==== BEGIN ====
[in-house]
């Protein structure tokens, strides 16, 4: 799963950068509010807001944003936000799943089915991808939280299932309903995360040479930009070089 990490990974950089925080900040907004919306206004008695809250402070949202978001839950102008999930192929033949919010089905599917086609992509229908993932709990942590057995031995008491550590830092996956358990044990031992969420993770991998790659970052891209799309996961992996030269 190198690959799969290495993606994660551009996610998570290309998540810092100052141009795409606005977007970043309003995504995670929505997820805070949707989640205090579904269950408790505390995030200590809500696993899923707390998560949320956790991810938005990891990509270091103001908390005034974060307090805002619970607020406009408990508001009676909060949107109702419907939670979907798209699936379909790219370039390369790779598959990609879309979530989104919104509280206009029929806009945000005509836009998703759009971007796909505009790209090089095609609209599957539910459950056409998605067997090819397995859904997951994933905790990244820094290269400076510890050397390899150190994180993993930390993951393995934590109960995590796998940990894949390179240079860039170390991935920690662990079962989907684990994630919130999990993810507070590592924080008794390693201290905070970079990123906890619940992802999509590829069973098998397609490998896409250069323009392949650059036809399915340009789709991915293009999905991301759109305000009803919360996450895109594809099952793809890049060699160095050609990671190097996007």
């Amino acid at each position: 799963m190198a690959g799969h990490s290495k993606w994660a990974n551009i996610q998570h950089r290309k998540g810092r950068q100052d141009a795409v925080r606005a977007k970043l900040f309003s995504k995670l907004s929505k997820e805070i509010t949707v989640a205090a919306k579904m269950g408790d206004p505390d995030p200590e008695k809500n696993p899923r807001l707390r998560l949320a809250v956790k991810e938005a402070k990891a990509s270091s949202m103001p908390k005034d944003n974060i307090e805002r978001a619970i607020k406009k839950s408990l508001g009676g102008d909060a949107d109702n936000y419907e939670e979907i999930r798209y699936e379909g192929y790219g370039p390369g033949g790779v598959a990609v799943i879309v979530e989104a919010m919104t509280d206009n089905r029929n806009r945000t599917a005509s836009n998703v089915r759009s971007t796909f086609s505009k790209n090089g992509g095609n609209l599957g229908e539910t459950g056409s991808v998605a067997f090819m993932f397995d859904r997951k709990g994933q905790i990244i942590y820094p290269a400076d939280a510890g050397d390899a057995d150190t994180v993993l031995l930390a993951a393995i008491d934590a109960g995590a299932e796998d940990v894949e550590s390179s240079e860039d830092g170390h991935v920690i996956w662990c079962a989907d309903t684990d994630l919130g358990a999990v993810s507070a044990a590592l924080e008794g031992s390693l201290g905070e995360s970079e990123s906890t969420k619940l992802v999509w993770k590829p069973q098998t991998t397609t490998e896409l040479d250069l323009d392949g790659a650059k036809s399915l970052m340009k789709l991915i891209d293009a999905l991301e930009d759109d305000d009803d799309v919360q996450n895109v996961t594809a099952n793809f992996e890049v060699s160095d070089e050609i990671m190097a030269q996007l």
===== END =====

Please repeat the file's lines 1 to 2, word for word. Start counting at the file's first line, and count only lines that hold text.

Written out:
[in-house]
């Protein structure tokens, strides 16, 4: 799963950068509010807001944003936000799943089915991808939280299932309903995360040479930009070089 990490990974950089925080900040907004919306206004008695809250402070949202978001839950102008999930192929033949919010089905599917086609992509229908993932709990942590057995031995008491550590830092996956358990044990031992969420993770991998790659970052891209799309996961992996030269 190198690959799969290495993606994660551009996610998570290309998540810092100052141009795409606005977007970043309003995504995670929505997820805070949707989640205090579904269950408790505390995030200590809500696993899923707390998560949320956790991810938005990891990509270091103001908390005034974060307090805002619970607020406009408990508001009676909060949107109702419907939670979907798209699936379909790219370039390369790779598959990609879309979530989104919104509280206009029929806009945000005509836009998703759009971007796909505009790209090089095609609209599957539910459950056409998605067997090819397995859904997951994933905790990244820094290269400076510890050397390899150190994180993993930390993951393995934590109960995590796998940990894949390179240079860039170390991935920690662990079962989907684990994630919130999990993810507070590592924080008794390693201290905070970079990123906890619940992802999509590829069973098998397609490998896409250069323009392949650059036809399915340009789709991915293009999905991301759109305000009803919360996450895109594809099952793809890049060699160095050609990671190097996007």